I'll first start by explaining this title to you. My favorite band on earth is Green Day. This should not be a surprise to many—if any—of you. Their album "American Idiot" was very formative for me, but my brother had presciently exposed me to them shortly after "Dookie" had been released, so don't you dare label me a bandwagoner.

Okay, defensiveness aside, one of the most brilliant songs on "American Idiot" is a nine-plus minute, five-movement marathon of a song basically about a coming of age of Jimmy or "Jesus of Suburbia." I have two tattoos in Greek on the inside of both my biceps that vaguely reference a line in the song: "I am the son of rage and love," so I have rage and love (agape) tattooed on me.

On my last visit to see him, my dad started calling me Jesús of Brooklyn. Okay, I'm white, so I'm not going to appropriate that name. Still, based on my aesthetics, the fact that I'm half-Middle Eastern, and I wear sandals more often than not, I have lost track of the number of times I have been told that I look like that guy from Nazareth. Hell, I even have the nose for it.

So here we are, Jesus of Brooklyn. This is interesting given that I am really unconvinced of Jesus' divinity—perhaps this makes it feel safe to steer into this "heretical" pseudonym. When I say that there are no delusions of "sinlessness," grandeur, or self-importance, please hear me. I am no one; I see myself as every bit as human and working through my shit daily as you, and I'm probably harder on myself than a good portion of you.

Why am I talking about this? As I'm walking through the metaphorical desert of unbelief, on the cusp of cobbling together a spirituality—hell, a life at this point—that feels whole, expansive, I think this is a beautiful intention to set for myself. Really, as I think about the words that were recorded of Jesus, I see a person who was a rebel, looking to undermine the institutions and power structures. It seemed he was trying to create a place where all were loved, accepted, and welcome. I recognize portions of what was written at one point or another that are less than flattering and not inclusive. Still, I focus on the arc or the big picture, for now.

I am planting my flag in acceptance, inclusion, and radical vulnerability—all of which I'm doing my best to practice for myself and others. Believe it or not, I find it so much easier to practice for others. That's sad to admit. I can tend to be rather ruthless in my self-talk.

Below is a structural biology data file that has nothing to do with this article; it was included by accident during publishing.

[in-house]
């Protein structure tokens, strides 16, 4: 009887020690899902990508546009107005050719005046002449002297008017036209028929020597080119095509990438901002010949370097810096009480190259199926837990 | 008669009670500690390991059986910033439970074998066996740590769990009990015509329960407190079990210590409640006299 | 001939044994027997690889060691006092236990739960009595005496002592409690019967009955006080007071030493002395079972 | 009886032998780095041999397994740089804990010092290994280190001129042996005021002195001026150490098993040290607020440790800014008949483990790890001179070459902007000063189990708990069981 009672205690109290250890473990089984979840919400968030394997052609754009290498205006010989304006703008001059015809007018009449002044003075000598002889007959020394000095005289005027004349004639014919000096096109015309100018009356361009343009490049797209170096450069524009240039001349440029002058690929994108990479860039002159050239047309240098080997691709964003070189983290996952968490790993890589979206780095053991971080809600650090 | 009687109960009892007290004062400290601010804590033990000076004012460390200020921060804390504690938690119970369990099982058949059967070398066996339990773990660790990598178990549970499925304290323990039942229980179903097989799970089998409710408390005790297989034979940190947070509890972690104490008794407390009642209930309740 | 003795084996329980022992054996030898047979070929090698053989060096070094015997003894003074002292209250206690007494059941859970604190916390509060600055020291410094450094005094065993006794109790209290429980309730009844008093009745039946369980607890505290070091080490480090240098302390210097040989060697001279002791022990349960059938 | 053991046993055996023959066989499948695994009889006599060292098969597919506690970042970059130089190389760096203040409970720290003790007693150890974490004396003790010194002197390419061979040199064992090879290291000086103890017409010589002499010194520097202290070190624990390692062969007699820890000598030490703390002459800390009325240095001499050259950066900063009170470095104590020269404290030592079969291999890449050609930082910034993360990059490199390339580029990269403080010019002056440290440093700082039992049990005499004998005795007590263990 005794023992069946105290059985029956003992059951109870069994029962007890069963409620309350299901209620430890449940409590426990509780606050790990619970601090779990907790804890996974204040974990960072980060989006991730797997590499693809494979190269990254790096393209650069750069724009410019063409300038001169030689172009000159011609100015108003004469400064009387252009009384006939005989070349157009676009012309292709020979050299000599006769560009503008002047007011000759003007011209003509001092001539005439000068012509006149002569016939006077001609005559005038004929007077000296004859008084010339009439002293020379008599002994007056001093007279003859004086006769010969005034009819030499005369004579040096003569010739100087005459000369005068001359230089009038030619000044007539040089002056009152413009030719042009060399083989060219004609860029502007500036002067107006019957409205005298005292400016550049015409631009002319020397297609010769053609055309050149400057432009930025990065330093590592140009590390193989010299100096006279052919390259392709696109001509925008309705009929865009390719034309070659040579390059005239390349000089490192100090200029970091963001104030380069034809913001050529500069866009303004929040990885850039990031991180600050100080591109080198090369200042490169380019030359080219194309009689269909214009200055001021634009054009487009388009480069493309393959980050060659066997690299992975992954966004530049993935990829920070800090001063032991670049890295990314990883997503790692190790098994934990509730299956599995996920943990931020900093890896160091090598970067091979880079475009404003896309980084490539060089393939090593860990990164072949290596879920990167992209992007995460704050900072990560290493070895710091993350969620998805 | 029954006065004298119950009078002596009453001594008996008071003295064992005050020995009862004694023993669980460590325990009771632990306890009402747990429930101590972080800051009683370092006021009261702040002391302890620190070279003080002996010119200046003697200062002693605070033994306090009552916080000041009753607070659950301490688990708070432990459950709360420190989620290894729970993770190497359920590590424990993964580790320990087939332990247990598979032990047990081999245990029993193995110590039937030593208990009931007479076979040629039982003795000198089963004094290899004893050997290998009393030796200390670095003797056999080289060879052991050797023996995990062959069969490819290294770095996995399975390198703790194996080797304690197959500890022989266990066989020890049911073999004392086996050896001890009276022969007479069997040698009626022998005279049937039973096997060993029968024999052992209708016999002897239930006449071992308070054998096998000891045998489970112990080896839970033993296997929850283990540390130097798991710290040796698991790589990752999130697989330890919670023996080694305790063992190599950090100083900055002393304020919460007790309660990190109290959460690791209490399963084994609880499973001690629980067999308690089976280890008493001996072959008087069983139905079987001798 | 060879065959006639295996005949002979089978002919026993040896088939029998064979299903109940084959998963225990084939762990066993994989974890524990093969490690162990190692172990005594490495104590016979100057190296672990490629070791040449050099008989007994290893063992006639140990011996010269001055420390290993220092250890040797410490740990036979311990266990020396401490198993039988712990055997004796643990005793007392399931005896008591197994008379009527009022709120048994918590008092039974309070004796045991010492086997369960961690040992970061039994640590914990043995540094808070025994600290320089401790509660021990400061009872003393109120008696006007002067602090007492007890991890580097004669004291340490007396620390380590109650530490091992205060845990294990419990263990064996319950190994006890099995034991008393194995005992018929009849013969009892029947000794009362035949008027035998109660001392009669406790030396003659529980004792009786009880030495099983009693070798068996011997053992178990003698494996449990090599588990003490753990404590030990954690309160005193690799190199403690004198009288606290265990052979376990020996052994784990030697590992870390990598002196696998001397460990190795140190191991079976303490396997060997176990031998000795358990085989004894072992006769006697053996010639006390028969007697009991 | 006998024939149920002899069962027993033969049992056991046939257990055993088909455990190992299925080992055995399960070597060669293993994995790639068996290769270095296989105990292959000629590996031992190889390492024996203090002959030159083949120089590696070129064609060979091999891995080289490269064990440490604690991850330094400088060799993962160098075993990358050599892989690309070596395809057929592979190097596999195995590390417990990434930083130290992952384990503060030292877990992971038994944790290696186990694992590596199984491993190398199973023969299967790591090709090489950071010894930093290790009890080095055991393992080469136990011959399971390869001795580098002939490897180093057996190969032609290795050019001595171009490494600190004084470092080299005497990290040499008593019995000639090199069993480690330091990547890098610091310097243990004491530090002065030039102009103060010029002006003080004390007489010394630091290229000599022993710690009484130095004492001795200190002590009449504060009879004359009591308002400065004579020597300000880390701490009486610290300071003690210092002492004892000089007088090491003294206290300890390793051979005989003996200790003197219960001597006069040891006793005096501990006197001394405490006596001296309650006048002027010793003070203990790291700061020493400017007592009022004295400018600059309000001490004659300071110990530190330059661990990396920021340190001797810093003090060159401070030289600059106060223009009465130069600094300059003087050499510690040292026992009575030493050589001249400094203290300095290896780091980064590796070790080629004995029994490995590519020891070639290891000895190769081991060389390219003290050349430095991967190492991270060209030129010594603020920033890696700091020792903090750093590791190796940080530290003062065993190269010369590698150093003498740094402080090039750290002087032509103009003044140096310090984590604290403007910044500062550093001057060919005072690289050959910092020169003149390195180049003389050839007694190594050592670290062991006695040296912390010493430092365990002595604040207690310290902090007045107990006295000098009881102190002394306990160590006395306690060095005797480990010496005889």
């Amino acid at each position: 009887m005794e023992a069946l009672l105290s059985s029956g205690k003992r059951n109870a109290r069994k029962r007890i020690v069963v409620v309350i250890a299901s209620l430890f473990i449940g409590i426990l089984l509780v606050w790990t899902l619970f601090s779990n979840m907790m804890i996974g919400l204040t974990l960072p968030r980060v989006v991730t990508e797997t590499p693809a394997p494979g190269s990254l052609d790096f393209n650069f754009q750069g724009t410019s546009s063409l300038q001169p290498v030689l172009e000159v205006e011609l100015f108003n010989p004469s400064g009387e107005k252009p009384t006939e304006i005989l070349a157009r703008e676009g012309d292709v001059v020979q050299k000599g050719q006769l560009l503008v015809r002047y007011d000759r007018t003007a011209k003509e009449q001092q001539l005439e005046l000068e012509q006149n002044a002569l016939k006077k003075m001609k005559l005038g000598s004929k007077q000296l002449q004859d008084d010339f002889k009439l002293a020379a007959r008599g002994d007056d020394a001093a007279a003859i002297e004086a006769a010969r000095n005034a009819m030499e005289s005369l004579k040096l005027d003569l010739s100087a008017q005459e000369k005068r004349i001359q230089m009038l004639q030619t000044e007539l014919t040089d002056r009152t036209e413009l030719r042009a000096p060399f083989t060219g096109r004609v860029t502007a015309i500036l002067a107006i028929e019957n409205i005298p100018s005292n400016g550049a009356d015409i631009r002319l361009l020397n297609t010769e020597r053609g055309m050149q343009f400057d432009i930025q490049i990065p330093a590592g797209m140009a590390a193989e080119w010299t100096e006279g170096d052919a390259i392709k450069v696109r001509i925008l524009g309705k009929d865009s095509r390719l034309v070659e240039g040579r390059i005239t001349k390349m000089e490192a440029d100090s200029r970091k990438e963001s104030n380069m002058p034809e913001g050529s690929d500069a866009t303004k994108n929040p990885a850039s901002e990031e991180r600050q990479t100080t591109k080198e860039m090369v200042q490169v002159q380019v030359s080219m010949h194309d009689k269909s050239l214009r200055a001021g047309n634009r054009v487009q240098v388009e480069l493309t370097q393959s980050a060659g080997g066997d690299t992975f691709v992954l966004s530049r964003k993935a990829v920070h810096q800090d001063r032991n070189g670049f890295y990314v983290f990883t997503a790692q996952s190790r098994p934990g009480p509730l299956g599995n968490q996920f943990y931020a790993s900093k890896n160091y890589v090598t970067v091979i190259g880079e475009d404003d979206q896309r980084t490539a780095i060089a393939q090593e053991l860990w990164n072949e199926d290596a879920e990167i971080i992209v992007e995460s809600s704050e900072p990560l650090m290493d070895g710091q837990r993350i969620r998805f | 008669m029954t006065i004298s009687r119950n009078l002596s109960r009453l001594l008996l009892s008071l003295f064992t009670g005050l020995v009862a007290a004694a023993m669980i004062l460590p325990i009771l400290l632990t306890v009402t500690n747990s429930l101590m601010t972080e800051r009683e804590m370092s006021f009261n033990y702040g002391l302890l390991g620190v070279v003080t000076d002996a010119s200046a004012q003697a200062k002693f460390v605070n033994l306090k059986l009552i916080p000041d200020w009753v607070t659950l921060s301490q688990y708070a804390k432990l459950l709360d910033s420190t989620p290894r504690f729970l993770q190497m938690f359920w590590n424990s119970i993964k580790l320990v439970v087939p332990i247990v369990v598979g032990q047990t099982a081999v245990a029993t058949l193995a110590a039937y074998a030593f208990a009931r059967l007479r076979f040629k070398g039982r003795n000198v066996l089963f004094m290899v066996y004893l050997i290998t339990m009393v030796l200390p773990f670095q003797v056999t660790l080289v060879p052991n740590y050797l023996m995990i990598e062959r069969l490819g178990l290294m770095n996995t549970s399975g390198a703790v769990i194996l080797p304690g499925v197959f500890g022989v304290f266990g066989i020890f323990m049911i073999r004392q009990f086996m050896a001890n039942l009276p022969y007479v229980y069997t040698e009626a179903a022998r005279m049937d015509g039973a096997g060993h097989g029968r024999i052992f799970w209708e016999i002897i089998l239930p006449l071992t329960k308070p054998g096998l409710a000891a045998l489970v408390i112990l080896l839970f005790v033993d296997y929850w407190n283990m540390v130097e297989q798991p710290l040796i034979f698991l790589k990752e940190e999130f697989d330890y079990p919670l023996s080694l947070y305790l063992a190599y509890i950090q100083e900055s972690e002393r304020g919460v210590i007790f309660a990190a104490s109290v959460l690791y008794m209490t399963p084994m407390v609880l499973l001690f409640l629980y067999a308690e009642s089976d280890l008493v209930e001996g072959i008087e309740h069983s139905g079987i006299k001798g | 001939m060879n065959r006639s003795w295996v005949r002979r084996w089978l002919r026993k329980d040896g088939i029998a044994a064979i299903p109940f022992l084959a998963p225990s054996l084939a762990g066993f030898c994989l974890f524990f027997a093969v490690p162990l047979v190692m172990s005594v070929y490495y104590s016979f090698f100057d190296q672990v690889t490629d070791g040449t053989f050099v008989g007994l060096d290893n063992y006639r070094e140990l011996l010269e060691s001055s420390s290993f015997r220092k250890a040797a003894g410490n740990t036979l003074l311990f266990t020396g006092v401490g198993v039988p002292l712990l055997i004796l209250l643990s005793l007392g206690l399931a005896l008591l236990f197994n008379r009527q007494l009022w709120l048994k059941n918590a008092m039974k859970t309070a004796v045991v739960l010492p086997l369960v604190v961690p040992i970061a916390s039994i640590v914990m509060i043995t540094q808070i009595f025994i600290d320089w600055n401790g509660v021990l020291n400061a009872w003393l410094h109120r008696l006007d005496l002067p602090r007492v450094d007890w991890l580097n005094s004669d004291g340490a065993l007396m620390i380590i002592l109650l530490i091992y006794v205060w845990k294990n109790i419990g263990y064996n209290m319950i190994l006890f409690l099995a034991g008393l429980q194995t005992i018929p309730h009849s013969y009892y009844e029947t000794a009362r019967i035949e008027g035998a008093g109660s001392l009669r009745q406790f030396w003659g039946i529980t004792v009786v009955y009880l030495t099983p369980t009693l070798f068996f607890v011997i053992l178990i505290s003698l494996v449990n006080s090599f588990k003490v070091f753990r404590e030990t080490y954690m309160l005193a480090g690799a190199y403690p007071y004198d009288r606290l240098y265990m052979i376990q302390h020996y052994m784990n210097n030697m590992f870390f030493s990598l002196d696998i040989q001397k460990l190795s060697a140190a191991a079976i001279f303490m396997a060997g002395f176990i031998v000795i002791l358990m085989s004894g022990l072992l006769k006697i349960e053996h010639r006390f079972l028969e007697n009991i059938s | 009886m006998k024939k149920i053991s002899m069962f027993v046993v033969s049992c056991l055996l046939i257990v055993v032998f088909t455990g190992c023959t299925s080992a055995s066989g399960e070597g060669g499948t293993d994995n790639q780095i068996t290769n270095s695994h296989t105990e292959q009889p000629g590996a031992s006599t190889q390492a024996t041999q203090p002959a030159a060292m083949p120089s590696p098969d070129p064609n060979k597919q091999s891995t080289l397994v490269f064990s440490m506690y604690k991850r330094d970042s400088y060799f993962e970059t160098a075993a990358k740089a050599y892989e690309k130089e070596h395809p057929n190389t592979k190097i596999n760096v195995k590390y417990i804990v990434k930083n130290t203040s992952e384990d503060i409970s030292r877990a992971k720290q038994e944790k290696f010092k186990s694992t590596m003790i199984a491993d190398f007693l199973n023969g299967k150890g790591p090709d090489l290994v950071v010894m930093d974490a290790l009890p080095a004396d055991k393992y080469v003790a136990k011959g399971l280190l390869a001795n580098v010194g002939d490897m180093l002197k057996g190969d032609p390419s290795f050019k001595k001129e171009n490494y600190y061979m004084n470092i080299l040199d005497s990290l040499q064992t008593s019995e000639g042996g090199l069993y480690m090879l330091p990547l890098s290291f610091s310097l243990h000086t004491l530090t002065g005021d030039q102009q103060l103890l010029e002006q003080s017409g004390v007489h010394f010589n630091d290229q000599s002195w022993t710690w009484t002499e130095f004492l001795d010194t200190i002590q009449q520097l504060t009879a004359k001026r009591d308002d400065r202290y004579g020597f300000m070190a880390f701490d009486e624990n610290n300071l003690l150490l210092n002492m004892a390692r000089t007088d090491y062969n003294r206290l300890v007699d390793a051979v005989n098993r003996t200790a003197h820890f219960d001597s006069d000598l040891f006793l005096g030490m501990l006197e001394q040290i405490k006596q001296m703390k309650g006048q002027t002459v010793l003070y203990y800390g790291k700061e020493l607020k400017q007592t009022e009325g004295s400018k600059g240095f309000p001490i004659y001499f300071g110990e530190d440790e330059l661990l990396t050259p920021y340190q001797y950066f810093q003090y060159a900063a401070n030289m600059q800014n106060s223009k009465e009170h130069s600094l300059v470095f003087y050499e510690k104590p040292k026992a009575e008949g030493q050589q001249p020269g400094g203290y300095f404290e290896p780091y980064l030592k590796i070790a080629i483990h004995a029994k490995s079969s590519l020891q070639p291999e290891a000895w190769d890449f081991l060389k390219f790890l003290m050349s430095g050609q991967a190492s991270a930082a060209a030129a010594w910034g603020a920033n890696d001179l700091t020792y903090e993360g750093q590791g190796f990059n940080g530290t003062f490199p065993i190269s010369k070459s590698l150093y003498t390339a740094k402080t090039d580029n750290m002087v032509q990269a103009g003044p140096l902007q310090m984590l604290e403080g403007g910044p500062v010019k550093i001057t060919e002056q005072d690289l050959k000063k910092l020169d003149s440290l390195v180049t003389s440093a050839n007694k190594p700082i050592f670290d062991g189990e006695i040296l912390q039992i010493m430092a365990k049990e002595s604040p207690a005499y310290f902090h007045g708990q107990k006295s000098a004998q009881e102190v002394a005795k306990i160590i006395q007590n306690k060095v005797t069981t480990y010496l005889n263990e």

I have a tattoo, quite the theme of this post, on the back of my right arm in Hebrew. After spending a few days in California, I got it when I began my grad program nearly three years ago. I had publicly said that—alluding to Jacob's story wrestling with God—I had wrestled with God and felt like I had a new name. When asked what that name was, I didn't have an answer.

On the flight home, I looked up Jewish names throughout the Bible because that's what came to mind and landed on Abijah or Abiyyah. It means that God is my father and uses the holiest name for God in its last syllable or character. I cannot tell you the number of Jewish people this tattoo has confused.

For those of you familiar with the Enneagram, you may know that the spiritual quest of the Four is to find a deeper sense of identity and belonging. We Fours walk around feeling that we have been cast out of Eden early in life and are looking for the gate to return. Honestly, it's rebelling against this external search that has me so deeply questioning the very existence of God once more.

I will not go into depth with my questioning of God's existence here. However, I will let you in on the fact that my spiritual work, as a new and already dear friend put it earlier today, is working on myself. I recognize this may sound somewhat narcissistic to some of you, but I assure you that the Enneagram—for one example—shows us that self-work, shadow work, is spiritual work.

I remember a coach I respect tremendously telling me during a session that my pursuit of the divine was noble. That was nearly three years ago, and I've been searching doggedly ever since. I believe that any honest search must include the possibility that the thing or conclusion we are searching for doesn't exist. That is where I find myself today. However, what I find terribly exciting and enticing is the concept that I do not need God. In so many ways, this still feels impossible today. However, I find hopefulness in it.

What if I could live a life without God and not experience an eternity of torment? Wait, what?

The proposition of not needing God feels lofty—full of fear and anticipation. What would it be like to not have to rely on God, whether it's for salvation or wisdom or providence? At my core, I'm wondering what it might look and feel like to experience God as something other than a cross between an abusive parent and a loan shark to whom I owe money?

Indeed, taking God at face value of my experience would be just as conflicting as the one in the Bible. Still, I could merely experience God—how I feel in their presence, how we interact, and how I perceive them. No strings attached. I do not owe them anything. I do not need them for anything today; I don't have to rely on them at all.

What would it be like to simply delight in and appreciate God? If I believe in God for the long term, I think this is how it'll happen. Indeed, there will be work, but this sounds like how the Song of Solomon depicts love—beyond the clear Greek and even Roman influences written into the story.

I don't know that there's anywhere else to take this post today. I don't have a clear conclusion; this messiness precisely is where it should end. A God seemingly of rage and love with Jesus of Brooklyn caught in the middle.